Before my legs decided they hate me, I ran a lot. I ran out on the street and I ran on the track. I even ran on the treadmill at the gym (though that was my least favorite type of running). And somewhere in there I had what I consider a teeny revelation about, well, life.
Specifically, that there's a kind of magic to anything we do in life. Pick a goal and move toward it. Does it seem terribly far away? That's okay: keep at it.
Running was like that. I'd go out and run ten miles (oh, my aching legs) and while that was tough, the trick was simply not stopping until I'd run ten miles. Oh, not at first -- when I was just starting out I'd feel like I was going to puke my lungs out after a couple laps -- but that was the magic of it.
I ran on Monday and then I ran on Tuesday. This was the summer between my Junior and Senior years of college, mind you. I went to the gym, which was a five or six minute bike ride from my apartment, every day before and after classes (I'd put on some pounds Junior year and I was working on getting rid of them).
I ran and I ran. And after a while I could do two miles without wanting to die. Then three miles. It wasn't always easy, but the simple realization that so long as I didn't give up, I'd eventually get to where I was going -- even if "where I was going" was nothing more than X number of times around the track -- sort of fascinated me.
There is a magic to it. Not hocus pocus, but the kind of magic where you create something out of nothing more than desire and a will to create.
Here's where I tie this all together with writing, which really is the point of this blog, after all.
Writing works like that too. It took me a long time to realize that, but it is. Nobody sits in front of a computer for 100 hours without taking a break, pounding out a full-length novel in a single sitting. I'm sorry. Nobody does that. I'm not saying it's impossible, just that . . . well, why would you do that?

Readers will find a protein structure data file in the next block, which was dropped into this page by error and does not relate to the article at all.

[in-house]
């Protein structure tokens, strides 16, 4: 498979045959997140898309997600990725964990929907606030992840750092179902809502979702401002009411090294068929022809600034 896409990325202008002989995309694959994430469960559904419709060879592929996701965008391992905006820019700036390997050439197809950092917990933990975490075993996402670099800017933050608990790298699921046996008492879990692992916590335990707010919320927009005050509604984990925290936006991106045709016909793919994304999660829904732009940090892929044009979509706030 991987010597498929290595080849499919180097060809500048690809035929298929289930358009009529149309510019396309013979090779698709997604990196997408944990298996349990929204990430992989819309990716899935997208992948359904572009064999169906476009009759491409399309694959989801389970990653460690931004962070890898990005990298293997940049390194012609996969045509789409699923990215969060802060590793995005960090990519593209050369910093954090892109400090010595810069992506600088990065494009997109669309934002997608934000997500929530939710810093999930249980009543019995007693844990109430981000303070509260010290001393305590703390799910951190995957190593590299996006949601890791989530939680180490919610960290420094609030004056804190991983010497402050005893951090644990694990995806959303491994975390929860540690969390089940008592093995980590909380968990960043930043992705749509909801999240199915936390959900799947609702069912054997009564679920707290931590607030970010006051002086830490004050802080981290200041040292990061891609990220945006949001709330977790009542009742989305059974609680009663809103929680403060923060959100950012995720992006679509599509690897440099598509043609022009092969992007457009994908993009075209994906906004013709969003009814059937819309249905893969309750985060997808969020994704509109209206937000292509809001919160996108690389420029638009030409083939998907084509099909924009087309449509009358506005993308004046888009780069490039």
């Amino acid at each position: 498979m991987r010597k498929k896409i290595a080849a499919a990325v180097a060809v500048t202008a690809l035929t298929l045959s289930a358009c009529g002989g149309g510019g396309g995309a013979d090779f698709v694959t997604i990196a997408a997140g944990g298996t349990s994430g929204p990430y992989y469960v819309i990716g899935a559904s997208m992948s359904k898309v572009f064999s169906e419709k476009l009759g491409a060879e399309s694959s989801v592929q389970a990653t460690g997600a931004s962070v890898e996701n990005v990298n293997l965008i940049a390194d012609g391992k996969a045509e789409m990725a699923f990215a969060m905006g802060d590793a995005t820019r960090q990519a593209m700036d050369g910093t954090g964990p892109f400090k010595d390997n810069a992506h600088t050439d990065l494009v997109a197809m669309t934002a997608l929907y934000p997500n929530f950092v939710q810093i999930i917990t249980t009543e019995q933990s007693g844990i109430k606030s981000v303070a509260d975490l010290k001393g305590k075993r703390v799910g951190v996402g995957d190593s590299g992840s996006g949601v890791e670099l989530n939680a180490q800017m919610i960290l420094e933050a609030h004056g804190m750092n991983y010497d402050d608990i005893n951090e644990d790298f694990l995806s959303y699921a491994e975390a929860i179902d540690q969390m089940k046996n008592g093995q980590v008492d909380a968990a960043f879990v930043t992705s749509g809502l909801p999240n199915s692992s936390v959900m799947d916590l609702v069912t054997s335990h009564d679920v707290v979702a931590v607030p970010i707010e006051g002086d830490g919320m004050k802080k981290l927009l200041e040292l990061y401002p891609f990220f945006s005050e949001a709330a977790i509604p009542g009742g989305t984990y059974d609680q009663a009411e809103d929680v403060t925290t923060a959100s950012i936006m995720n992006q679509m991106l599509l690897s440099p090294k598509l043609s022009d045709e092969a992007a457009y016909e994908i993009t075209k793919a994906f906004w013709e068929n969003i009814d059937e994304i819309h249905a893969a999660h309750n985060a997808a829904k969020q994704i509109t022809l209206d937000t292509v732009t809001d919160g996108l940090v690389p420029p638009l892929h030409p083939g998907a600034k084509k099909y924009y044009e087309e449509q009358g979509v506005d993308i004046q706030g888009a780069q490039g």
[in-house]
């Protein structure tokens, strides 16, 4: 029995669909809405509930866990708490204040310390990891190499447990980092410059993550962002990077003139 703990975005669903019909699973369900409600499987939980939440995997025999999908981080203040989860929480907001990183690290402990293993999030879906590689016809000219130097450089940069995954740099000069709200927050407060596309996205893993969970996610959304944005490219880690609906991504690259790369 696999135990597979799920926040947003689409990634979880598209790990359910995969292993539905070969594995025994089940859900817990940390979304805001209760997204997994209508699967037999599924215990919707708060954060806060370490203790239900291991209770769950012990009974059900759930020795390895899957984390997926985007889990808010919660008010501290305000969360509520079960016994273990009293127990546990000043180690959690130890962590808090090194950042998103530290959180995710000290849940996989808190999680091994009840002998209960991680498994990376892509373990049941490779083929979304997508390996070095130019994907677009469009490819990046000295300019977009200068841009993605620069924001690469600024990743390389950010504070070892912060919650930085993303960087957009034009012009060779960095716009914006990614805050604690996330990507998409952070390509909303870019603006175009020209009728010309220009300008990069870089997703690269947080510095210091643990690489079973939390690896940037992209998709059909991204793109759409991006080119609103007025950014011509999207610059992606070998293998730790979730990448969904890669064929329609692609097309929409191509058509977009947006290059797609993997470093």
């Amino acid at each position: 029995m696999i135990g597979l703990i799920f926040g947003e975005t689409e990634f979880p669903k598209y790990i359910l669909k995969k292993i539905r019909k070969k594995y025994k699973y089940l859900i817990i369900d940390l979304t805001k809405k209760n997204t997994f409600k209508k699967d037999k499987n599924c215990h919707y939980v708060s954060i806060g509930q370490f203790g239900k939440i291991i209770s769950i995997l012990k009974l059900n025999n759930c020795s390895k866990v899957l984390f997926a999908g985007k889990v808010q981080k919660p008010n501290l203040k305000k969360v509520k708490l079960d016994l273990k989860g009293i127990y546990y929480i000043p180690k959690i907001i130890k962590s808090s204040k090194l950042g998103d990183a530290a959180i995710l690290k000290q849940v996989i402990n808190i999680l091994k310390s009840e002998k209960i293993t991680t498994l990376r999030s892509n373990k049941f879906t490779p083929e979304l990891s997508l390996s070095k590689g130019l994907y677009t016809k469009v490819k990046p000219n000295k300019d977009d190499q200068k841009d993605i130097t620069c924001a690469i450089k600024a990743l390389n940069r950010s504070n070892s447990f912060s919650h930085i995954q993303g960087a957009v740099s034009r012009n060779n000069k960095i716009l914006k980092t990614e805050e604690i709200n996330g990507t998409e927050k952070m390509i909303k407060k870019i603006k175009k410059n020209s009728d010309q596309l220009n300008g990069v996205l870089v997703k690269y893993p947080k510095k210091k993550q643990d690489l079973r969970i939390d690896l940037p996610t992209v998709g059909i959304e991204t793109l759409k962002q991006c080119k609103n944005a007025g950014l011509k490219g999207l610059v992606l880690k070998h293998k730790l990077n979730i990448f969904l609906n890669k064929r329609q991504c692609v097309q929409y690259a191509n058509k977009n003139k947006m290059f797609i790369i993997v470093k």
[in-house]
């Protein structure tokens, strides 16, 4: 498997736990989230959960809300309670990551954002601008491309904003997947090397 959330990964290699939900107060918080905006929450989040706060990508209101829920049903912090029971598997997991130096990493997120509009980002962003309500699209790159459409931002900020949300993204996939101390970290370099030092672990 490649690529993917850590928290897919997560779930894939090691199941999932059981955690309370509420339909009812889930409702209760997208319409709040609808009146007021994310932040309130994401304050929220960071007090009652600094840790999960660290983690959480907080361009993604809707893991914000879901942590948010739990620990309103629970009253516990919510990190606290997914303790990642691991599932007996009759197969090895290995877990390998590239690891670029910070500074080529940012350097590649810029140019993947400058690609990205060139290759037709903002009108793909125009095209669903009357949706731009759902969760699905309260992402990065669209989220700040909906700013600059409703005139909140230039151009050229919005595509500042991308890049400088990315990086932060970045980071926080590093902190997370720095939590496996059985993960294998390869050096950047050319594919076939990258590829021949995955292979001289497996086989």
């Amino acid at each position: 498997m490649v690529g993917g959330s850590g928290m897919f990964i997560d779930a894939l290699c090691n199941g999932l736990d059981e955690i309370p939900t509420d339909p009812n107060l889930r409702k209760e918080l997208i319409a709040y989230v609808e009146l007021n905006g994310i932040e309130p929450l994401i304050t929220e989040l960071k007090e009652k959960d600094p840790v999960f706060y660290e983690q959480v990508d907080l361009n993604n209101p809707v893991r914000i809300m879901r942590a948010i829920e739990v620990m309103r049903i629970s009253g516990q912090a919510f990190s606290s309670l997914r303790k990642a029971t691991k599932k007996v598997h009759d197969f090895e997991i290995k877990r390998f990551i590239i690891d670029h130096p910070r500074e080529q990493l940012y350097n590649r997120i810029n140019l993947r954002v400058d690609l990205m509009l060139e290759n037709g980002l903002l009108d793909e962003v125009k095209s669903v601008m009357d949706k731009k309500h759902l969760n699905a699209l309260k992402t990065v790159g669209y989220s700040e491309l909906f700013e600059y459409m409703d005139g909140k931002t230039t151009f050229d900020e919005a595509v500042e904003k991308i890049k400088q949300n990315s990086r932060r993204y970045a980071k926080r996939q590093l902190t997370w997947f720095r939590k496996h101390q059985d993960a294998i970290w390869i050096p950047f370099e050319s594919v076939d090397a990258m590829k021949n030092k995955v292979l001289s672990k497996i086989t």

You sit down at your computer or your notepad or your whatever and you write. An hour here. Two hours there. You ask yourself what the short term goal is for the next couple hours and then see if you can't meet it. Sometimes you do. And like with running, the more you do it, the more able to do it you become.
But still, there's a magic to sighting that far away goal and telling yourself that's where I'm going. I can't speak for other writers -- or for painters or actors or musicians or whatevers -- but for me, that's a big part of the appeal of telling a long-form story. The magic of the long journey. The sense, when you wake up in the middle of the night with a great idea you'd never have had if you spent that 100 hours pounding away non-stop at the keyboard.
Tonight, you may guess, was a good night for writing. My characters are surprising me as they reveal themselves. That's another kind of magic, when you begin understanding these people you're writing about, where you don't have to ask what would I like him to do now? because you're already thinking, this is what he wants to do now.
Or not even thinking, because the connection between author and character is so tight there's no daylight between the two of you. You write and you write and then, when you stop, you stand back and marvel, where did this come from?
And then, the nest night, you try and do it again.